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New Relay for Life chair encourages participants to begin preparations now

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Using fondant to decorate a delectable treat for those gathered at a recent team meeting for Lower Valley Relay for Life is 12-year-old Brandon Bliesner.

Sunnyside native Curtis Campbell was just 15 years old when he was first impacted by cancer, watching his beloved grandfather slowly die from lung cancer.

Today Campbell is the chair for the Relay for Life American Cancer Society fundraiser in the Lower Valley and is gearing up for the annual event set for May 15.

Even now, 15 years later, the passing of his grandfather has left an indelible mark on Campbell, a community relations coordinator for the Sunnyside School District.

"It had progressed past the point of treatment, and we were told it was only a matter of months before he would pass away," Campbell recalled. "I was absolutely devastated; here was a man who had seemed invincible to me, and I was being told he would be gone by the fall."

Since he was the oldest grandchild and had grown up working on his grandparents' cattle ranch, Campbell was asked to live with them and help operate the herd until it could be sold at auction.

"It was a surreal, heartbreaking experience to watch someone you love so much slowly die right before your eyes," Campbell said. "You just feel helpless."

That sense of helplessness prompted Campbell to get involved with Relay for Life a few years later.

"I carried that helpless feeling with me for about three years, until one of my teachers asked if anyone was interested in helping volunteer to do a set-up and tear-down of the (Relay for Life) event," he recalled. "When I showed up that Saturday morning, I was amazed at how many people from our community came together for a single cause. At that moment, I stopped feeling alone, I stopped feeling helpless."

Campbell added, "Here were all these people who had their lives touched in some way by cancer, and here they were fighting back, raising money to find a cure to a modern day plague."

In his senior year of high school, Cambell says he walked with a friend's team during the Relay for Life.

"I became acutely aware that this wasn't just about my experience with my grandfather, it was about the bigger picture," he said. "The fact of the matter is that cancer can strike any one of us at any time. I no longer relay just to honor and remember my grandfather, I also relay for my family and friends who don't have cancer, so that if that dreaded day ever comes where one of them are told they have cancer, they have hope."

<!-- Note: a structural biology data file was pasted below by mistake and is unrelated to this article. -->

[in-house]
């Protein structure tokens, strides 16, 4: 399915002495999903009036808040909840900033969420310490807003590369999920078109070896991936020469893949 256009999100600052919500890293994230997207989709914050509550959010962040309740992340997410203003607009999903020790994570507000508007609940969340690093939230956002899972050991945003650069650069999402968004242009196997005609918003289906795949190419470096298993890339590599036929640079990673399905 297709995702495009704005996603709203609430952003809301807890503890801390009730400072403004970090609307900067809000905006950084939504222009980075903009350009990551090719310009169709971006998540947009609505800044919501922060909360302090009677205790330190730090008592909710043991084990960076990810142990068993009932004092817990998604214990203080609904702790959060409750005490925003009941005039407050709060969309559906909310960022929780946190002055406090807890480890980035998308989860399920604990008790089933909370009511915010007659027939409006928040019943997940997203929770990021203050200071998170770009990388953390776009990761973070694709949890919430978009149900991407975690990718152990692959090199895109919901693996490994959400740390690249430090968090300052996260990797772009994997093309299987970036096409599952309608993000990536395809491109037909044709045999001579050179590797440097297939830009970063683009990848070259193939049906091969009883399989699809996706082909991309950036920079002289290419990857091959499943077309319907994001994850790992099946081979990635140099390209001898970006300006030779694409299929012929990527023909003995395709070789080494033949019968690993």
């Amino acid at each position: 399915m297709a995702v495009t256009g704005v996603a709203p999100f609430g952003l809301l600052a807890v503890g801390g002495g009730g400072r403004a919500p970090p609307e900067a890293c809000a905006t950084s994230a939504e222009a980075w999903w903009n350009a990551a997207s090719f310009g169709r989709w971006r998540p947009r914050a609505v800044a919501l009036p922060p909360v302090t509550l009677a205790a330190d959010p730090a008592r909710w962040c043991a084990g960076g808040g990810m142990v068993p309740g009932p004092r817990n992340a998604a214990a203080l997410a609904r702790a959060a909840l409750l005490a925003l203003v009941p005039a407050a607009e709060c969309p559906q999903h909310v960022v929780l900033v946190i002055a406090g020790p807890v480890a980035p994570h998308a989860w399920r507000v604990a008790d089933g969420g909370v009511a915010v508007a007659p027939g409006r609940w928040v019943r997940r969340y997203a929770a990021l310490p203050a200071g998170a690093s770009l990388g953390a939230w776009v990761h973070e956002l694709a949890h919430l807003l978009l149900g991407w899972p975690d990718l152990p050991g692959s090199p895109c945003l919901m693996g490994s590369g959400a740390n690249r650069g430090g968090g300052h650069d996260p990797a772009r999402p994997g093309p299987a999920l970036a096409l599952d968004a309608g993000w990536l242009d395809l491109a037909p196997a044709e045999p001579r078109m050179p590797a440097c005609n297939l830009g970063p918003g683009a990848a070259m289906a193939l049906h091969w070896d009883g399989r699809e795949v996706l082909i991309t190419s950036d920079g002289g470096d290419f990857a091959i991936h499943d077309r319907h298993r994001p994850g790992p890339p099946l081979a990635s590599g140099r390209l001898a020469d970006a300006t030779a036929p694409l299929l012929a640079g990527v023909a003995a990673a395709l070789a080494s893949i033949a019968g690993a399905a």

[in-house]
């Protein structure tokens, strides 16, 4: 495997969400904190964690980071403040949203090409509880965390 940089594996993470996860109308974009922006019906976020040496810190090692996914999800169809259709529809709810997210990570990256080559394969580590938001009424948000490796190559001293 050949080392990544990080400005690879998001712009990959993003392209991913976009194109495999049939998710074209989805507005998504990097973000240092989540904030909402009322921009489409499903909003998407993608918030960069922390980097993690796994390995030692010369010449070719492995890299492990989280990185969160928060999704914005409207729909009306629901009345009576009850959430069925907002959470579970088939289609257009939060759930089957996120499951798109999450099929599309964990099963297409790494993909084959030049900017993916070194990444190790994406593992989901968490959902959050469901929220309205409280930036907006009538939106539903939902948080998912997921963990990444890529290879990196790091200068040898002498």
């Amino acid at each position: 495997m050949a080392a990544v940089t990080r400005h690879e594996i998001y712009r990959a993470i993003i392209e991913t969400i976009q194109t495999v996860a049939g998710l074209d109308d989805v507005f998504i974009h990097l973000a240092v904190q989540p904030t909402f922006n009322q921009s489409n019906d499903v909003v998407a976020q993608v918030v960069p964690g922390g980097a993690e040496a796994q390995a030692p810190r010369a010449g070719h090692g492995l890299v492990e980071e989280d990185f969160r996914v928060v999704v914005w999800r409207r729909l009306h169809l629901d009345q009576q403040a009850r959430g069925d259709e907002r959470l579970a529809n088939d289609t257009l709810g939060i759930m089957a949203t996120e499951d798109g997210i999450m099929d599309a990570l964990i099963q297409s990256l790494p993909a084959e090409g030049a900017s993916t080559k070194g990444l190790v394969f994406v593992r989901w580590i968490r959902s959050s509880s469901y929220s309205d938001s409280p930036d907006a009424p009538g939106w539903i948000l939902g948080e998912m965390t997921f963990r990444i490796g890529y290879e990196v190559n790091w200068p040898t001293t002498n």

Campbell resumed his participation in the Relay for Life when he moved back to the Sunnyside area last year. Since returning to the Lower Valley, Campbell has organized a charity basketball game between Sunnyside and Grandview school district staff to raise money for Relay for Life.

Through the basketball fundraiser, Campbell met Michele Lawrence from the Tri-City office of the American Cancer Society. This past September, Lawrence asked Campbell to consider chairing Lower Valley Relay for Life.

"Knowing that it was a big responsibility and time commitment, I did the smart thing and talked it over with my wife before agreeing," he said.

Campbell credited new and returning relay committee members for their help in organizing the 2010 Lower Valley Relay for Life in Grandview.

"I can't overstate how lucky I am to be surrounded by a group of people who are committed and give so selflessly," he said of relay volunteers.

The 2010 theme for the Relay for Life is "Celebrating More Birthdays."

Campbell says it's an appropriate theme "when you consider how many more birthdays have been celebrated because of all of the money that relays have raised in support of the American Cancer Society."

Plans are well underway for the 2010 Lower Valley relay. Campbell said the goal this year is to raise about $80,000, similar to the amount raised in 2009.

"Personally, I think we can raise more," Campbell said. While noting the down economy, Campbell said it's important to maintain the fundraising momentum.

"Cancer does not go away in a tough economy," he says. "In fact, in the midst of a tough economy is when the ACS needs our donations even more, to provide resources to those battling cancer who may be out of work or not have health insurance."

Campbell added that although the Lower Valley "may not be the most affluent community, I was born and raised here and I know for a fact that we are one of the most generous."

He says all donations will aid the cause, "If someone can only give $5 it's something and it will help."

One of the advances in the 2010 Relay for Life is that the Lower Valley group is expanding the use of technology.

Campbell said there is now a website at www.relayforlife.org/grandviewwa where people can register teams, donate and do fundraising online.

"We also have a Facebook fan page where users of that social networking site can find ways to support the Lower Valley Relay for Life," he added.

To find the fan page type Lower Valley Relay for Life in the Facebook search bar.

Information about getting involved in the Lower Valley relay is also available by calling Campbell at 840-5750.

Though the Relay for Life is still nearly four months away, Campbell said now is the time to prepare.

"We are really trying to get teams to sign up now and start their fundraising," he said. "By starting early, teams are much more likely to raise more money. We already have one team that is almost up to $2,000."

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